The poetic voice in Judith Beveridge’s “The Mosquito, Riffs and Plaints” demonstrates a preference for sounds and noises in all sorts of shapes and sizes before settling in to apostrophize a certain insect and in so doing tell us of irritation in the midst of all those preferences.
[…] Little aching creature stuttering to the night
like a tiny violin, you look like one of Liszt’s hemi-demi-semi-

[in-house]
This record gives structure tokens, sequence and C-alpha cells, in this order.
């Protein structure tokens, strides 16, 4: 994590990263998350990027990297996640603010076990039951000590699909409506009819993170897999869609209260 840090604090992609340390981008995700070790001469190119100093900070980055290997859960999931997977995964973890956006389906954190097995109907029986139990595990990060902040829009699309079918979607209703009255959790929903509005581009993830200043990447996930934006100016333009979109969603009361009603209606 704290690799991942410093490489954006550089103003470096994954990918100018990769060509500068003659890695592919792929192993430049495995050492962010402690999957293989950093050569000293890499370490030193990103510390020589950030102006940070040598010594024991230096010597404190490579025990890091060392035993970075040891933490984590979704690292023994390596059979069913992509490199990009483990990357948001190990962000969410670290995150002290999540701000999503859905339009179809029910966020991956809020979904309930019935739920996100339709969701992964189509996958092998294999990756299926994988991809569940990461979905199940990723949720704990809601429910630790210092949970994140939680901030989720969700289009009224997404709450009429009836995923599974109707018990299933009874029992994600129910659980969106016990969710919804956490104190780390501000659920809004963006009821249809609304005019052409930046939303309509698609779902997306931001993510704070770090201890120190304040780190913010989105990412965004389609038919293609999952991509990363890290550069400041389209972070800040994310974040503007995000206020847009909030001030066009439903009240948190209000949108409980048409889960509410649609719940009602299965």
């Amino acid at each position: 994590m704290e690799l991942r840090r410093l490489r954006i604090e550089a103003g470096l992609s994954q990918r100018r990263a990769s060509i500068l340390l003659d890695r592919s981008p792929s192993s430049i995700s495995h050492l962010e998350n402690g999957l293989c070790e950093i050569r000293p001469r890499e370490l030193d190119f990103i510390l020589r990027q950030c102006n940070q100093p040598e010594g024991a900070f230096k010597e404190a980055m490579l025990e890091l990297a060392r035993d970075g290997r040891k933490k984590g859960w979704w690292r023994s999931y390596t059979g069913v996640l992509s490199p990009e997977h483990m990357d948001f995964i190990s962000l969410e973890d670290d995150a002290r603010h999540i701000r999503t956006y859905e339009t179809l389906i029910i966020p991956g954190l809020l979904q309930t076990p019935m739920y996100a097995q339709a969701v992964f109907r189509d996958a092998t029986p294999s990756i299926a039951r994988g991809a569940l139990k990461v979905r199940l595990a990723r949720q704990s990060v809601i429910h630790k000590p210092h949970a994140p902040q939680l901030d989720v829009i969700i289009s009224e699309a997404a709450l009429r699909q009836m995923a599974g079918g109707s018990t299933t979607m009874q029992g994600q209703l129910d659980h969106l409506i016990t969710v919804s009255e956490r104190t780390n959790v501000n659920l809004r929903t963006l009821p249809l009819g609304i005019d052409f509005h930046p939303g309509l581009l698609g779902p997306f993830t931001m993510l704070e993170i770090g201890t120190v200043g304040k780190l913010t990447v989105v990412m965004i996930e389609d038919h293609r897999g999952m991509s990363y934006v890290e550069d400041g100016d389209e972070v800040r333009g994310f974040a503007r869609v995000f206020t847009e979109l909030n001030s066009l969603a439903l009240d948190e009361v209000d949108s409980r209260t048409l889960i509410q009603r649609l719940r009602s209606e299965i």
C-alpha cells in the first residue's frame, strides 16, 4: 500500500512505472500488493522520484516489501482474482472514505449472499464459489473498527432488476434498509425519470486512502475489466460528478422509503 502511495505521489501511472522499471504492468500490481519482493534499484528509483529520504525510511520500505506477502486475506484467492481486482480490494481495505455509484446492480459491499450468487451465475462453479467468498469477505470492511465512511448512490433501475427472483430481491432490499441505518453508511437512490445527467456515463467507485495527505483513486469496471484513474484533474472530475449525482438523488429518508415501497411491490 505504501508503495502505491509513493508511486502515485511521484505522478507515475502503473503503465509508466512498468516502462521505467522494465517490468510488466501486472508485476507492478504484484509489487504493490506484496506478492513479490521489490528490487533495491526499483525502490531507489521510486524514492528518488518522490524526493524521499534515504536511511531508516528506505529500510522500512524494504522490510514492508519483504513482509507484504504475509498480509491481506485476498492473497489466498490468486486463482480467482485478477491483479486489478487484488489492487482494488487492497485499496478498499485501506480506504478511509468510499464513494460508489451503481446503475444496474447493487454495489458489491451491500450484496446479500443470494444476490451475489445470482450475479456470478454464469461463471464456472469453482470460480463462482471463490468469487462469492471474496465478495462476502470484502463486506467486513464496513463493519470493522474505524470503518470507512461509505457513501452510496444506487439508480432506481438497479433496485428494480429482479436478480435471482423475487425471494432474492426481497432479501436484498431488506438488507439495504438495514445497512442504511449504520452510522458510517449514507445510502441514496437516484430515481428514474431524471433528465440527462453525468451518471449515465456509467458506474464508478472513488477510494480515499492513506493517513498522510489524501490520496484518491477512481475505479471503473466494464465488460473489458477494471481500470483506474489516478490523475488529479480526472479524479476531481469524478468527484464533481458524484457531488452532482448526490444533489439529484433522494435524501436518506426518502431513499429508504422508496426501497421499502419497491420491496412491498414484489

quavers scrawled across night’s long stave. With you I count
insomnia’s digits, all your mal-arias are buzzing in my blood.
The poem ends with punning anticipation:
I’m waiting, Morse-quito, for my hand to slap a message
back — just once, loudly — and quick as your electric dialect.
from Storm and Honey
And so for day 1257